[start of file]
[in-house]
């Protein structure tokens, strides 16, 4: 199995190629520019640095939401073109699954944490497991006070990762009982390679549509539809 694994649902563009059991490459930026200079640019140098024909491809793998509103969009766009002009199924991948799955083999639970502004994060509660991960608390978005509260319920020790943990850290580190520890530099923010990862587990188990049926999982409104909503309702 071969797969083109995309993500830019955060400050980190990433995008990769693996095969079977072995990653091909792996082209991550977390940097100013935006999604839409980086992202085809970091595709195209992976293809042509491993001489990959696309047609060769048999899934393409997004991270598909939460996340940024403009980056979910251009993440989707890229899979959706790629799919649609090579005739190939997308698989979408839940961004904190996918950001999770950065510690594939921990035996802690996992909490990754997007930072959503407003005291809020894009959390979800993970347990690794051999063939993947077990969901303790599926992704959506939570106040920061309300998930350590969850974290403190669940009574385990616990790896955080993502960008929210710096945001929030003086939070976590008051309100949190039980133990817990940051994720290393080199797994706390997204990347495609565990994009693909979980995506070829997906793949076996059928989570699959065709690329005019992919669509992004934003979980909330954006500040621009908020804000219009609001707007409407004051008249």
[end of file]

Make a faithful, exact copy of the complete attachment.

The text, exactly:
[in-house]
């Protein structure tokens, strides 16, 4: 199995190629520019640095939401073109699954944490497991006070990762009982390679549509539809 694994649902563009059991490459930026200079640019140098024909491809793998509103969009766009002009199924991948799955083999639970502004994060509660991960608390978005509260319920020790943990850290580190520890530099923010990862587990188990049926999982409104909503309702 071969797969083109995309993500830019955060400050980190990433995008990769693996095969079977072995990653091909792996082209991550977390940097100013935006999604839409980086992202085809970091595709195209992976293809042509491993001489990959696309047609060769048999899934393409997004991270598909939460996340940024403009980056979910251009993440989707890229899979959706790629799919649609090579005739190939997308698989979408839940961004904190996918950001999770950065510690594939921990035996802690996992909490990754997007930072959503407003005291809020894009959390979800993970347990690794051999063939993947077990969901303790599926992704959506939570106040920061309300998930350590969850974290403190669940009574385990616990790896955080993502960008929210710096945001929030003086939070976590008051309100949190039980133990817990940051994720290393080199797994706390997204990347495609565990994009693909979980995506070829997906793949076996059928989570699959065709690329005019992919669509992004934003979980909330954006500040621009908020804000219009609001707007409407004051008249």